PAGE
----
We report complete genome sequences of eight bacteriophages isolated from Haloalkaline Lake Elmenteita found on the floor of Kenyan Rift Valley. The bacteriophages were sequenced, annotated and a comparative genomic analysis using various Bioinformatics tools carried out to determine relatedness of the bacteriophages to each other, and to those in public databases. Basic genome properties like genome size, percentage coding density, number of open reading frames, percentage GC content and gene organizations revealed the bacteriophages had no relationship to each other. Comparison to other nucleotide sequences in GenBank database showed no significant similarities hence novel. At the amino acid level,…

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Tuesday, April 21, 2020

Human contamination in bacterial genomes has created thousands of spurious proteins.

Contaminant sequences that appear in published genomes can cause numerous problems for downstream analyses, particularly for evolutionary studies and metagenomics projects. Our large-scale scan of complete and draft bacterial and archaeal genomes in the NCBI RefSeq database reveals that 2250 genomes are contaminated by human sequence. The contaminant sequences derive primarily from high-copy human repeat regions, which themselves are not adequately represented in the current human reference genome, GRCh38. The absence of the sequences from the human assembly offers a likely explanation for their presence in bacterial assemblies. In some cases, the contaminating contigs have been erroneously annotated as containing…

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Tuesday, April 21, 2020

Complete genome sequence of a novel bacteriophage, PBKP05, infecting Klebsiella pneumoniae.

An increasing number of Klebsiella pneumoniae isolates have been found to be multi-drug resistant. A novel bacteriophage, PBKP05, which infects K. pneumoniae, was isolated and characterized. It has a linear double-stranded DNA genome of 30,240 base pairs in length. Its G+C content is 53%, and 47 putative open reading frames are functionally annotated. This phage can be a candidate material for phage therapy.

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Tuesday, April 21, 2020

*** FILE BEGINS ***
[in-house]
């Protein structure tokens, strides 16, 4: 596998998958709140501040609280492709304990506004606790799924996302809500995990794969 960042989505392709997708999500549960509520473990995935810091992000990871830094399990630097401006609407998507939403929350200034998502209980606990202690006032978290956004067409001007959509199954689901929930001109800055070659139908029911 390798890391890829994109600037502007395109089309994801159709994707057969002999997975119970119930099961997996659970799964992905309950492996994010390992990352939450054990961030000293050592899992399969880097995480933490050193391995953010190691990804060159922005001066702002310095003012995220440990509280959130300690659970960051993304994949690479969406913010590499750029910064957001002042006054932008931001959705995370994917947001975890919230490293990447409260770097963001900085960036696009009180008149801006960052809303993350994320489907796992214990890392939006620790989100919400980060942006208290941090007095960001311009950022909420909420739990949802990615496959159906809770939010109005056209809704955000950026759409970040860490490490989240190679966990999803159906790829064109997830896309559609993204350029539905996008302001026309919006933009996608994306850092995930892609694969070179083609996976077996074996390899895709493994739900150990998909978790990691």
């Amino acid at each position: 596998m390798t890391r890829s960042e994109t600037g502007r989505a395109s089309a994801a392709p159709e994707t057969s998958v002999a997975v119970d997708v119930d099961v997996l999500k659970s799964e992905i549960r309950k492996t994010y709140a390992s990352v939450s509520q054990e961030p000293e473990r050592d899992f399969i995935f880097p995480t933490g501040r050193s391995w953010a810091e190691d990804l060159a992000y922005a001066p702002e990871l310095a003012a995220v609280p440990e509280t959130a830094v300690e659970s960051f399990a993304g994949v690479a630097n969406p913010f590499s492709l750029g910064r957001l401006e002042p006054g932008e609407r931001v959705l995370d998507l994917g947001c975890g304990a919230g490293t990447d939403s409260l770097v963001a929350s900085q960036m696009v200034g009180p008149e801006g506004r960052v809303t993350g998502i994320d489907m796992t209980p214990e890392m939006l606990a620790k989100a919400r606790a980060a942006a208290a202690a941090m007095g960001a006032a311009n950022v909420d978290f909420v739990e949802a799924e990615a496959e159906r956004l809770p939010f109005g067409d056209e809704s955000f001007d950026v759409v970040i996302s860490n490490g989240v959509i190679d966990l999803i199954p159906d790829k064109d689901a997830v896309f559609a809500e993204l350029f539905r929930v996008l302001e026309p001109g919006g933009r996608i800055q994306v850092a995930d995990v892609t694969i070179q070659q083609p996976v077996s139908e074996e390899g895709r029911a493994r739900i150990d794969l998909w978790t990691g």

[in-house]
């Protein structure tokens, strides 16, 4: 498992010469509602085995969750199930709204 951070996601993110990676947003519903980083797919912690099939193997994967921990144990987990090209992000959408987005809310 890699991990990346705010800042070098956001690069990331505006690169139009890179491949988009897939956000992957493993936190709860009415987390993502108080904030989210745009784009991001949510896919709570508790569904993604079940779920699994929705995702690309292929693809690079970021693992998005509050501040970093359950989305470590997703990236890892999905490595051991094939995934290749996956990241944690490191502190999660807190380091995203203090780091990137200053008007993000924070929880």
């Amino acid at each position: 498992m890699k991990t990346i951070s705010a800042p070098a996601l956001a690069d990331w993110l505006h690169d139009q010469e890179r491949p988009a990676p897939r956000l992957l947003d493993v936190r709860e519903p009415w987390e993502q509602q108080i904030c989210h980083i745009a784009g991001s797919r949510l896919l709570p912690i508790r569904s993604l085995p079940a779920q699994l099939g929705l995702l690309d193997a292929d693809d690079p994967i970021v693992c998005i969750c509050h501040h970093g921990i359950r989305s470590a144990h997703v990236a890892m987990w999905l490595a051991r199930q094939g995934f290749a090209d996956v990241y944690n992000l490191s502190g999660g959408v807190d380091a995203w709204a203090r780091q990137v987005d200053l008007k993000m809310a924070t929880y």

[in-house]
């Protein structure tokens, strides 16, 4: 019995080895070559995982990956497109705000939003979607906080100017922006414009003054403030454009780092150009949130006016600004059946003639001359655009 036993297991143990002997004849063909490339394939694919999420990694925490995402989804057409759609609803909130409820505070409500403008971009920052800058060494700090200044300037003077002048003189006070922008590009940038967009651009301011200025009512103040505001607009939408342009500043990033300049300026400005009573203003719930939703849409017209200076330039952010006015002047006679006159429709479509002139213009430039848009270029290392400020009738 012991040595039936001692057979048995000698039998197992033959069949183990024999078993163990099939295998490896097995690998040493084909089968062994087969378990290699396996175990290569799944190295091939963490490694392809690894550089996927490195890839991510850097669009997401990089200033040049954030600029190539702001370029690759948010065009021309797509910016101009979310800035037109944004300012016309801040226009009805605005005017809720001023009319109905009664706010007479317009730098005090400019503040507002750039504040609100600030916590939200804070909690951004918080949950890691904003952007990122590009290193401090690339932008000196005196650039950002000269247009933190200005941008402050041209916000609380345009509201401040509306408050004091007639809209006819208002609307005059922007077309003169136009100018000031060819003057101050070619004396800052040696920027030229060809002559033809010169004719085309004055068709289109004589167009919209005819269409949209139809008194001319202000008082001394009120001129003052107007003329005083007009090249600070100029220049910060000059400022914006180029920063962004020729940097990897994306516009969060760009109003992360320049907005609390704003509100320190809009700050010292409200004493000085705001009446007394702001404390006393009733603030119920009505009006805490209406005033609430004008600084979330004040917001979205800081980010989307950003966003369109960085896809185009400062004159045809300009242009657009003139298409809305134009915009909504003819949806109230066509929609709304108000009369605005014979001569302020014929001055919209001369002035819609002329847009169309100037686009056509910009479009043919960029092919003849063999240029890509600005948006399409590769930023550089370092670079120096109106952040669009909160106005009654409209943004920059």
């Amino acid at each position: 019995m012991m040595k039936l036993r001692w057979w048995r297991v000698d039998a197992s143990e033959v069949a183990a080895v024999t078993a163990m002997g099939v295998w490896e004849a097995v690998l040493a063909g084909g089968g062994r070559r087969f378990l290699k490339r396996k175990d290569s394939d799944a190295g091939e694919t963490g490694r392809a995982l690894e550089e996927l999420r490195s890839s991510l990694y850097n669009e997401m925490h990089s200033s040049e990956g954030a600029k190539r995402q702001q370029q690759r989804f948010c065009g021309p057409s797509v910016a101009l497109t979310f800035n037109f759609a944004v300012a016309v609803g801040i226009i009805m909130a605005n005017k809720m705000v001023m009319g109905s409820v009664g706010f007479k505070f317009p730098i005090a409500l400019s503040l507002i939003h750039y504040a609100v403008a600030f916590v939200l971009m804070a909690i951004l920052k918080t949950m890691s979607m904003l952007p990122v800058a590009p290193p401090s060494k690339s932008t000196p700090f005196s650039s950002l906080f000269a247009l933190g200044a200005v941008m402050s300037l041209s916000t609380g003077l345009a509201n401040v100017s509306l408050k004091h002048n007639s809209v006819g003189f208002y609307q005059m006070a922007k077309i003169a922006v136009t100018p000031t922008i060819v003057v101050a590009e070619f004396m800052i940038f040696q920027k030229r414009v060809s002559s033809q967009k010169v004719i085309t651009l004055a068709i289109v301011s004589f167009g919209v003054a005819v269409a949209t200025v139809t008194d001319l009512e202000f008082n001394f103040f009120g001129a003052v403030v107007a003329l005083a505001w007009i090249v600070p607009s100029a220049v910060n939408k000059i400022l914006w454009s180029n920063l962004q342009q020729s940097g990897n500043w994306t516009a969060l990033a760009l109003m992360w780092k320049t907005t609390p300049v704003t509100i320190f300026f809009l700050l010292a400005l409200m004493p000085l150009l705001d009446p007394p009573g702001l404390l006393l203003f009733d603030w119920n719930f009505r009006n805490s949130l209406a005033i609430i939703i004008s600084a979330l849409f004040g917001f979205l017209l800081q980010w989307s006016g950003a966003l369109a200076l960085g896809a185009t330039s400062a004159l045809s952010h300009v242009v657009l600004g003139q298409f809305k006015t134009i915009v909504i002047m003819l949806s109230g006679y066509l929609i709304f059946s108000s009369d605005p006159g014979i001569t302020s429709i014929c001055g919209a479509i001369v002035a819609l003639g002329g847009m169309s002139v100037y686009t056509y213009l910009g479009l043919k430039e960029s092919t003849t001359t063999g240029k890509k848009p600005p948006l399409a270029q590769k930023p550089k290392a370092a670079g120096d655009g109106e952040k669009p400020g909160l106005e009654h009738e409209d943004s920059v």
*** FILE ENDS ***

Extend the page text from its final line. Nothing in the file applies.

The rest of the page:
The Isolation and Characterization of Kronos, a Novel Caulobacter Rhizosphere Phage that is Similar to Lambdoid Phages.

Despite their ubiquity, relatively few bacteriophages have been characterized. Here, we set out to explore Caulobacter bacteriophages (caulophages) in the rhizosphere and characterized Kronos, the first caulophage isolated from the rhizosphere. Kronos is a member of the Siphoviridae family since it has a long flexible tail. In addition, an analysis of the Kronos genome indicated that many of the predicted proteins were distantly related to those of bacteriophages in the lambdoid family. Consistent with this observation, we were able to demonstrate the presence of cos sites that are similar to those found at the ends of lambdoid phage genomes. Moreover,…

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Tuesday, April 21, 2020

Endogenous pararetrovirus sequences are widely present in Citrinae genomes.

Endogenous pararetroviruses (EPRVs) are characterized in several plant genomes and their biological effects have been reported. In this study, hundreds of EPRV segments were identified in six Citrinae genomes. A total of 1034 EPRV segments were identified in the genomes of sweet orange, 2036 in pummelo, 598 in clementine mandarin, 752 in Ichang papeda, 2060 in citron and 245 in atalantia. Genomic analysis indicated that EPRV segments tend to cluster as hot spots in the genomes, particularly on chromosome 2 and 5. Large numbers of simple repeats and transposable elements were identified in the 2-kb flanking regions of the EPRV…

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Tuesday, April 21, 2020

Current advances in HIV vaccine preclinical studies using Macaque models.

The macaque simian or simian/human immunodeficiency virus (SIV/SHIV) challenge model has been widely used to inform and guide human vaccine trials. Substantial advances have been made recently in the application of repeated-low-dose challenge (RLD) approach to assess SIV/SHIV vaccine efficacies (VE). Some candidate HIV vaccines have shown protective effects in preclinical studies using the macaque SIV/SHIV model but the model’s true predictive value for screening potential HIV vaccine candidates needs to be evaluated further. Here, we review key parameters used in the RLD approach and discuss their relevance for evaluating VE to improve preclinical studies of candidate HIV vaccines.Crown Copyright…

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Tuesday, April 21, 2020

Analyses of four new Caulobacter Phicbkviruses indicate independent lineages.

Bacteriophages with genomes larger than 200 kbp are considered giant phages, and the giant Phicbkviruses are the most frequently isolated Caulobacter crescentus phages. In this study, we compare six bacteriophage genomes that differ from the genomes of the majority of Phicbkviruses. Four of these genomes are much larger than those of the rest of the Phicbkviruses, with genome sizes that are more than 250 kbp. A comparison of 16 Phicbkvirus genomes identified a ‘core genome’ of 69 genes that is present in all of these Phicbkvirus genomes, as well as shared accessory genes and genes that are unique for each…

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Tuesday, April 21, 2020

A systematic review of the Trypanosoma cruzi genetic heterogeneity, host immune response and genetic factors as plausible drivers of chronic chagasic cardiomyopathy.

Chagas disease is a complex tropical pathology caused by the kinetoplastid Trypanosoma cruzi. This parasite displays massive genetic diversity and has been classified by international consensus in at least six Discrete Typing Units (DTUs) that are broadly distributed in the American continent. The main clinical manifestation of the disease is the chronic chagasic cardiomyopathy (CCC) that is lethal in the infected individuals. However, one intriguing feature is that only 30-40% of the infected individuals will develop CCC. Some authors have suggested that the immune response, host genetic factors, virulence factors and even the massive genetic heterogeneity of T. cruzi are…